William Dudley, president of the Federal Reserve Bank of New York, delivered a talk on macroeconomics on Nov. 18 at the Campbell Dome.
Dudley, who also serves as vice chairman of the Federal Open Market Committee, began by noting the intentions behind his discussion.
“The agenda for these visits is always very packed, as you can see, but that’s really the point: to meet with a diverse array of people in order to get a comprehensive picture of economic conditions and issues in the area,” Dudley said. “It’s good for us to get a fuller understanding of what’s going on — on the ground — on Main Street.”
The Reserve’s duties, which range from carrying out monetary policy to supervising “economic function,” rely on the fundamental ability to “assess conditions” through methods like “outreach trips,” which can provide grassroots information.
The second district, which includes New York State as an area of responsibility for Dudley, remained a particular point of interest.
“Our recent poll, which we released in May of this year, does show improvement in small businesses’ ability to get credit throughout the region, although, it does still remain a challenge,” he said.
At this, Dudley established the rest of the discussion in terms of “recent developments in the local economy and the national economy.”
“Starting with the area’s economy, one of the greatest challenges in the City over the past year has been the massive disruption and destruction caused by super storm Sandy,” Dudley said.
Bearing in mind the “hardest hit communities” who will require more time to convalesce, the tone was generally optimistic for Dudley, in acknowledgement of Queens’ financial fortes.
“Queens has a formidable industrial base of its own. Jobs are prevalent in industries ranging from medical care to construction, not to mention printing and a number of other manufacturing industries that benefit from the fact that Queens is a large population center,” Dudley said.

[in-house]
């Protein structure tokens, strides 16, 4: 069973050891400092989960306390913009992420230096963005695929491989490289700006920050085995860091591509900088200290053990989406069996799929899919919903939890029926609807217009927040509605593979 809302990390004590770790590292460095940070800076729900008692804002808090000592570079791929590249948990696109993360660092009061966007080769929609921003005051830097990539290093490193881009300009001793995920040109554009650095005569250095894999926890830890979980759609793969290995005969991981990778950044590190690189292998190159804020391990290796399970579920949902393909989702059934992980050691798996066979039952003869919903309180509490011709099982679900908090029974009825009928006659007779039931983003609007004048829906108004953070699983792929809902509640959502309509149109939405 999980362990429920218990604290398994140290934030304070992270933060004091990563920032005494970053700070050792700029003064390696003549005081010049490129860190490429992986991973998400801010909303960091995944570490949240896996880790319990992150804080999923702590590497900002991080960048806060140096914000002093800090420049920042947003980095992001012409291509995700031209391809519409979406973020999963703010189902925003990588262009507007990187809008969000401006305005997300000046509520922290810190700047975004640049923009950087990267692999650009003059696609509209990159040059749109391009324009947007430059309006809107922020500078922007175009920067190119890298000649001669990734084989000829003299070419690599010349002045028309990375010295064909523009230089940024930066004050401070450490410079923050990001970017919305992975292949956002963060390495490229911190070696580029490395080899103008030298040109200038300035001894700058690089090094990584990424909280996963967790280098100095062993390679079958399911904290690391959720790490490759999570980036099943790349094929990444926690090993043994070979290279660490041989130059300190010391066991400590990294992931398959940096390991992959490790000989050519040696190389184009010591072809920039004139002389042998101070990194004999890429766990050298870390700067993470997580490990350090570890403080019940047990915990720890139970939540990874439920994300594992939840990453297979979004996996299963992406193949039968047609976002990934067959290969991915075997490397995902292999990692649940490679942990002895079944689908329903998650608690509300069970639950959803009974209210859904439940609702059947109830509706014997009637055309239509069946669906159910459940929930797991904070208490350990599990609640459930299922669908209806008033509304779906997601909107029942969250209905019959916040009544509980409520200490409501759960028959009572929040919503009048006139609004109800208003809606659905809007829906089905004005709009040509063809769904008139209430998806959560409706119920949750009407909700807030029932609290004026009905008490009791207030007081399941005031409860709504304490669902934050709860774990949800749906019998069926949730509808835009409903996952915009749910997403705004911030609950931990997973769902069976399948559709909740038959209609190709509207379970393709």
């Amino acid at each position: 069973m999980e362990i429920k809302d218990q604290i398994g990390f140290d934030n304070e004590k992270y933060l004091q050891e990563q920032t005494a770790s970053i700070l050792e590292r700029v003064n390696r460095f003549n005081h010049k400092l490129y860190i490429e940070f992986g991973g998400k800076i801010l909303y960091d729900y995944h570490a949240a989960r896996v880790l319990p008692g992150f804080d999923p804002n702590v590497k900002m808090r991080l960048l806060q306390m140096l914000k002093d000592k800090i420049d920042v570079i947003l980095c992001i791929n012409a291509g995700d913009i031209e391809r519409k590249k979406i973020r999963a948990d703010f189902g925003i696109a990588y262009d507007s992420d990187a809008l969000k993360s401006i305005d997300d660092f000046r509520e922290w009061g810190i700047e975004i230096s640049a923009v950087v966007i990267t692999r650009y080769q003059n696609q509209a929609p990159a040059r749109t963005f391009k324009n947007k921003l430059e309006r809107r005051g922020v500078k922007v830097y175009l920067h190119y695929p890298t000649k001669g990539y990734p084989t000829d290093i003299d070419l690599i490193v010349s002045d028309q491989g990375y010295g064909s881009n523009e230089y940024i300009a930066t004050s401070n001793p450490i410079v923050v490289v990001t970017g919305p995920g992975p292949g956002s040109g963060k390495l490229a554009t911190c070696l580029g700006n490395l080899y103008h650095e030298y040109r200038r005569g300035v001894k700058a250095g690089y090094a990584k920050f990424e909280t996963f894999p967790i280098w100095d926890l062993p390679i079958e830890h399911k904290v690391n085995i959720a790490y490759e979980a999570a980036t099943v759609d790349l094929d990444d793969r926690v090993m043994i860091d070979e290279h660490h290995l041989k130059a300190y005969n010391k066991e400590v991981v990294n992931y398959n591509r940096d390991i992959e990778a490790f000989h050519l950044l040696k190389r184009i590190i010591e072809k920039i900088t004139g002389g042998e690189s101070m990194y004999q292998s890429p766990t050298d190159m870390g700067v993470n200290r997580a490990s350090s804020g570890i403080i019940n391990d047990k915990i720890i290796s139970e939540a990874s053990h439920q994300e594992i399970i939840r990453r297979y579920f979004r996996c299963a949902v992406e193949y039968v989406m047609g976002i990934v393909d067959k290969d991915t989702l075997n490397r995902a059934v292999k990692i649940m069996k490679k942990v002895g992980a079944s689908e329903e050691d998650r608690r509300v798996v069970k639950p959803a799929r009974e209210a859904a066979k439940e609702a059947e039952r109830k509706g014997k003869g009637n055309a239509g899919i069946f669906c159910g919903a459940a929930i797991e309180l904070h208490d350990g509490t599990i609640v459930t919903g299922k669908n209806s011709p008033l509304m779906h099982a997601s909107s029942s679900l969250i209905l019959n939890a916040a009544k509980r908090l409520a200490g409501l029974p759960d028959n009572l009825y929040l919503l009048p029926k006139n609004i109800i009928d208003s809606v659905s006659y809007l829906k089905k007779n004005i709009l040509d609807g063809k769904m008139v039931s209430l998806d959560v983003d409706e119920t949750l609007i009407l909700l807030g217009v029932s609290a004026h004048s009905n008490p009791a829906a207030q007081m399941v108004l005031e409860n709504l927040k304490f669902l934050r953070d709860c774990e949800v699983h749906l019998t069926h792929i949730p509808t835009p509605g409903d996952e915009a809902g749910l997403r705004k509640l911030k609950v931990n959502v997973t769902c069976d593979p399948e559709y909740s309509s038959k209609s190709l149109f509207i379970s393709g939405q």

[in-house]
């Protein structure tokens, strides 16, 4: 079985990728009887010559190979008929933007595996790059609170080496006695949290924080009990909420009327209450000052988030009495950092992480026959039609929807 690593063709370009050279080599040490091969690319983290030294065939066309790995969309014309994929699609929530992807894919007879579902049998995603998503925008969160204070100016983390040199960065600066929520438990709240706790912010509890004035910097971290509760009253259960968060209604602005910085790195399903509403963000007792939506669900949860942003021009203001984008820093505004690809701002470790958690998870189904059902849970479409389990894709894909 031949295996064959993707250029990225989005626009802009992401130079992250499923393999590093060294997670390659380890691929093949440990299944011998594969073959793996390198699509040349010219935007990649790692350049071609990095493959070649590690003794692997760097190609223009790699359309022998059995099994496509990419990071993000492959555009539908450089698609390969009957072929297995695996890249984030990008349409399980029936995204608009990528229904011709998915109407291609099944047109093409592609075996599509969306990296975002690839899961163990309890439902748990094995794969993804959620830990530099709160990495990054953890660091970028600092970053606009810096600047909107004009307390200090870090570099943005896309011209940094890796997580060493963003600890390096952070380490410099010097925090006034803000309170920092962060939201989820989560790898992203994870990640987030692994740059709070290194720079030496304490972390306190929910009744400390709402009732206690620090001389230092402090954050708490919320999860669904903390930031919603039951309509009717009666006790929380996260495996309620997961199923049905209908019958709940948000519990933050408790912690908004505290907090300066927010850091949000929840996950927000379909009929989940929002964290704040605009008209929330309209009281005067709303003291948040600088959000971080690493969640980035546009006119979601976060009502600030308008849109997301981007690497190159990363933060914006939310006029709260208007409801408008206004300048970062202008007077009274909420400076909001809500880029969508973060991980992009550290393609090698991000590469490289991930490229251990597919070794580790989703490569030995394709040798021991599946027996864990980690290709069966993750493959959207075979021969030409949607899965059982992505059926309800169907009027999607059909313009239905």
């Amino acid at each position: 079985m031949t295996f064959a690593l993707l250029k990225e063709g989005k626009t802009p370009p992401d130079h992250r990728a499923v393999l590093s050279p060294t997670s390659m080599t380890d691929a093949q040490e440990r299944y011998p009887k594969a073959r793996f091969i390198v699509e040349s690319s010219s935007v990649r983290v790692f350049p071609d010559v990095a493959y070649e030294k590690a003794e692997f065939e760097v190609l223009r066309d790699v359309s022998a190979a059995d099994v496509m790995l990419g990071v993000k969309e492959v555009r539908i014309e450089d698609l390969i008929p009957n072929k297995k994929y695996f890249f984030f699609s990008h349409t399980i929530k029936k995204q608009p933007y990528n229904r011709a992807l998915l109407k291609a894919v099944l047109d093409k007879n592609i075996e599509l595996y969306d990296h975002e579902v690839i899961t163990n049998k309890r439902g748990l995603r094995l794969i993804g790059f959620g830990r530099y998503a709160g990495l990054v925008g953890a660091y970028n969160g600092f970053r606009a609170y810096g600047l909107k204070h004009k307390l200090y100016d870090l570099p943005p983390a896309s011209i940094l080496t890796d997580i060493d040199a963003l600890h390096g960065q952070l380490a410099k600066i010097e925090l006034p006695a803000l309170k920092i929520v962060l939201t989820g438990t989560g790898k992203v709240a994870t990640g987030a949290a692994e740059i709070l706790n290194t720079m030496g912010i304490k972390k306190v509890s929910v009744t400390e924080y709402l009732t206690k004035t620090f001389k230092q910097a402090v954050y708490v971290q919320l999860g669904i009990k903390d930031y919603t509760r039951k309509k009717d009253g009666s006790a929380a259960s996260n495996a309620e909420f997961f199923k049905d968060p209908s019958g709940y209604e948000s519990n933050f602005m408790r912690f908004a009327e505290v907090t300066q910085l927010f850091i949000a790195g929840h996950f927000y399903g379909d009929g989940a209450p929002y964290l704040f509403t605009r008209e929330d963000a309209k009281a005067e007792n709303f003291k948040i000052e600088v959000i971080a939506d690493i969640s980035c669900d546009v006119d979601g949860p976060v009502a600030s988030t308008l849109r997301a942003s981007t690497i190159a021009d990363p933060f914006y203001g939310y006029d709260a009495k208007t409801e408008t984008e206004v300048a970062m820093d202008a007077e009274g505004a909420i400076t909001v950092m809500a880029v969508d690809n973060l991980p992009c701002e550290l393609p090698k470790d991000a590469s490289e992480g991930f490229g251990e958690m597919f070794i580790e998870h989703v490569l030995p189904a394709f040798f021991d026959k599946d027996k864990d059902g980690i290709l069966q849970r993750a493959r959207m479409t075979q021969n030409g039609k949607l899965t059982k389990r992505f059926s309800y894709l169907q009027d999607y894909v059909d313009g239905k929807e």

“But Queens’ most concentrated industry is in transportation — specifically air transportation, which employs about 27,000 workers. That’s about five percent of all Queens’ jobs.”
Education also serves as a primary mode of business in Queens due to its ability to generate employment.
“The investment in human capital that education entails makes it a socially desirable activity,” according to the findings of The New York FED.
Changing the focus toward the conditions of the national economy, Dudley remained hopeful. However, more attention was drawn to fiscal shortcomings.
Concerns with nationwide unemployment must also be scrutinized beyond a statistical level.
The decline of labor force participation comes out in the 2 ¾ percent drop in unemployment.
“That’s not a very good sign,” Dudley said.
Despite the uncertainties of inflation as well as the potentially fickle GDP growth rates, Dudley conceded, he is “getting more hopeful.”
“Not only do we have some better data in hand but also the fiscal drag, which has been holding the economy back, is likely to abate considerably over the next few years at a time that I think the fundamental underpinnings of the economy are improving,” Dudley said.
Still, in spite of confidences, the volatile nature of the economy looms in the distance.
“The notion that the economy will grow more swiftly remains a forecast rather than a reality at this point. As is always the case, there is substantial uncertainty surrounding this forecast,” Dudley concluded.